Appendix to a Receipt
10 February 2015
a justification of value
As a consequence of the the act to translate 650€ at the National Bank in to 1€-Cent pieces by one participant of the Occupy Democracy workshop, a financial justification of a receipt had to be handed out to the revisor of the a.pass accounting and finally to the ministry of education of the Flaamse Gemeenschapt Commissie:
This is a receipt that doesn’t document the purchase of a commodity or a service, but the transformation of one form of money, in to an other – one form of money, which generally enables purchase into an other form, where exactly this basic function of money is impeded.
This receipt deserves a special explanation.
In the course of a workshop called Occupying Democracy / Occupation Précaire one participant translated 650€ reserved for material expenses of the Workshop into 1 €Cent coins – an amount of copper which weights about 350kg. The monetary value is kept – just its applicable value is abrogated!
While this act points to the overarching problematic in the relation between the performance of art and the performance of money, it was of high educational and research value in the course this workshop, and in consequence it caused a social intervention in public sphere. The combination of this clearly lifts this act into the state of an a
rt work in itself with conceptual and genuine artistic value.
Through the simple act of translating the materiality of money in to an other consistency without chaining its monetary value but to discard with this it’s functional usability, the sum of 650€ becomes an artifact – a sculpture in it self. The provided receipt is in so far the proof not only of an act of ‘buying’ the essential artifact of this act, but is part of it’s social plastic. Money is used here to create art in the most possible direct way.
In the frame of the a.pass trimestrial Block 2014/III reflecting on the relation between ‘Space and Contract’ Co-curated by the Associate Program Curator Vladimir Miller and the Program Coordinator Nicolas Galeazzi, we asked Christoph Meierhans and Luigi Coppola to come up with a workshop proposal based on their individual artistic practice on democratic forms.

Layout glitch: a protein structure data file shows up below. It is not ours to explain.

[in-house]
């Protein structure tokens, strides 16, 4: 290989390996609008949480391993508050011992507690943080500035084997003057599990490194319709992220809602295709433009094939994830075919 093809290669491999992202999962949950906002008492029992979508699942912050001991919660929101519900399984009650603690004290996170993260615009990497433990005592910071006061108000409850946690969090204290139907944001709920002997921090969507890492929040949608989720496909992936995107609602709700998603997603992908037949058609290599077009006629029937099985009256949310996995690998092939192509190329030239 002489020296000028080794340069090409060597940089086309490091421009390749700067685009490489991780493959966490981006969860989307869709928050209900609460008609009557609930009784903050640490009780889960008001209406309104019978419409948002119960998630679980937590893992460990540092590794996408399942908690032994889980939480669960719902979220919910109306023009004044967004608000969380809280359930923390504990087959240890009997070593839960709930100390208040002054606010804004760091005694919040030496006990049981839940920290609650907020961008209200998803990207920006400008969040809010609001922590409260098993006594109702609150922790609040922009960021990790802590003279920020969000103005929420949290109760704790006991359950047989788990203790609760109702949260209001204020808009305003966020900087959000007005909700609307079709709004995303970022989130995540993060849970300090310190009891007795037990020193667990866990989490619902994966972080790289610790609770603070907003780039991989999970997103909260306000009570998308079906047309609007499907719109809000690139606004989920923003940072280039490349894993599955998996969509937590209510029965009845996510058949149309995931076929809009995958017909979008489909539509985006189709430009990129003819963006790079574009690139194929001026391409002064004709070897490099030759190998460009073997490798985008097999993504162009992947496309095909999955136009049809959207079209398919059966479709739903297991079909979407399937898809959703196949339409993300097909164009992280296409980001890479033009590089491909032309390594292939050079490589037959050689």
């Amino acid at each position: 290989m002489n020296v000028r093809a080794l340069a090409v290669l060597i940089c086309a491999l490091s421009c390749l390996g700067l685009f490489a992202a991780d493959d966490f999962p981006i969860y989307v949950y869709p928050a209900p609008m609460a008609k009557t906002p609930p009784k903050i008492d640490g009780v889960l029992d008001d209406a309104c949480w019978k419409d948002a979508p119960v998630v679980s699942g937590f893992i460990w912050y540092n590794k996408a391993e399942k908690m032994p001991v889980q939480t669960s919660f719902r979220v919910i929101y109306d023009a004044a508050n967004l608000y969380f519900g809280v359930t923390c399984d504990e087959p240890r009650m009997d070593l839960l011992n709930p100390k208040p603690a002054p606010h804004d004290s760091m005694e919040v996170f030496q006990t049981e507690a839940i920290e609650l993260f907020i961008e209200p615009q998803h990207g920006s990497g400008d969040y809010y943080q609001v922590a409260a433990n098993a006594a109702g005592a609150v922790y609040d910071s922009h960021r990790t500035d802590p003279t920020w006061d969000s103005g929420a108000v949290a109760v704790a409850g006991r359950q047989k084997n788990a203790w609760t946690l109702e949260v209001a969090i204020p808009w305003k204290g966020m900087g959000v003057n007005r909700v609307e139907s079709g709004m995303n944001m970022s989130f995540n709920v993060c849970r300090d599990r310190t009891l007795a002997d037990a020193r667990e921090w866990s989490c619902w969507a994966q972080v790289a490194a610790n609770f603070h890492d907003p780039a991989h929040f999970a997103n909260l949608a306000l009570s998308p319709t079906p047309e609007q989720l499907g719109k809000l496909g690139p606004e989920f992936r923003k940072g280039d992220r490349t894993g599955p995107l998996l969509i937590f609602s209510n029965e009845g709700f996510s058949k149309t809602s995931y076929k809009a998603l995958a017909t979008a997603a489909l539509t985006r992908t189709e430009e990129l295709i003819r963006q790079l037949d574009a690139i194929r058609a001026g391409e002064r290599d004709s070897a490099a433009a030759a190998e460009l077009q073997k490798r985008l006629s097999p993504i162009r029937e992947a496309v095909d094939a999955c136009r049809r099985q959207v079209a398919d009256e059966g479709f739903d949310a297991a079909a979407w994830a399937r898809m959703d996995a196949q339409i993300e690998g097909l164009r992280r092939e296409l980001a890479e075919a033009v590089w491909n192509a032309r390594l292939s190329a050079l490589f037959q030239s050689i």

This is what they proposed:
Original Workshop proposal
OCCUPYING DEMOCRACY / Occupation Precaire
WORKSHOP; 29th September – 3rd October
(10am – 5pm group work; 24/7 singular occupation of the space with hourly rotations)
Luigi Coppola and Christophe Meierhans
Luigi Coppola and Christophe Meierhans are working in different contexts and with different means about common decision taking procedures – or let’s say, alternative democracies.
While Christophe proposes in a lecture performance series a new democratic system based on disqualifying people in charge, rather than electing them, Luigi is developing social choreographies as democratic models and is currently involved in a communal project of reorganizing the political, agricultural and economic system of a whole village in south Italy.
Together they propose a research workshop where most components of its activities will have to be decided commonly with the workshop participants. Just the very basic conditions are determined: The workshop occupies a public space with only one person at the time – 24h a day. Starting with one square meter of occupation, the territory of artistic occupations should be expanded for minimum one square meter with every occupant. The rest of the group develops, discusses and observes the occupation from a distance and takes the relevant decisions.
The discussions and decision taking procedures already started last block and created some new questions and tendencies. But an entrance into the process is possible at anytime.
Process of the Workshop
Eight a.pass participants engaged in the workshop and managed the
concept together in shifts of 2h per person. The occupation was held on Place Saint-Jeans in Brussels.
A Budget of 800€ was on spot and available to the current occupant in order to increase the tension between the decisions of the individual towards the decisions of the Workshop collective.
Beside the occupation, the group held daily plenum gatherings at an other place in town, discussing the development of the occupation and its ethical, artistic and political implications.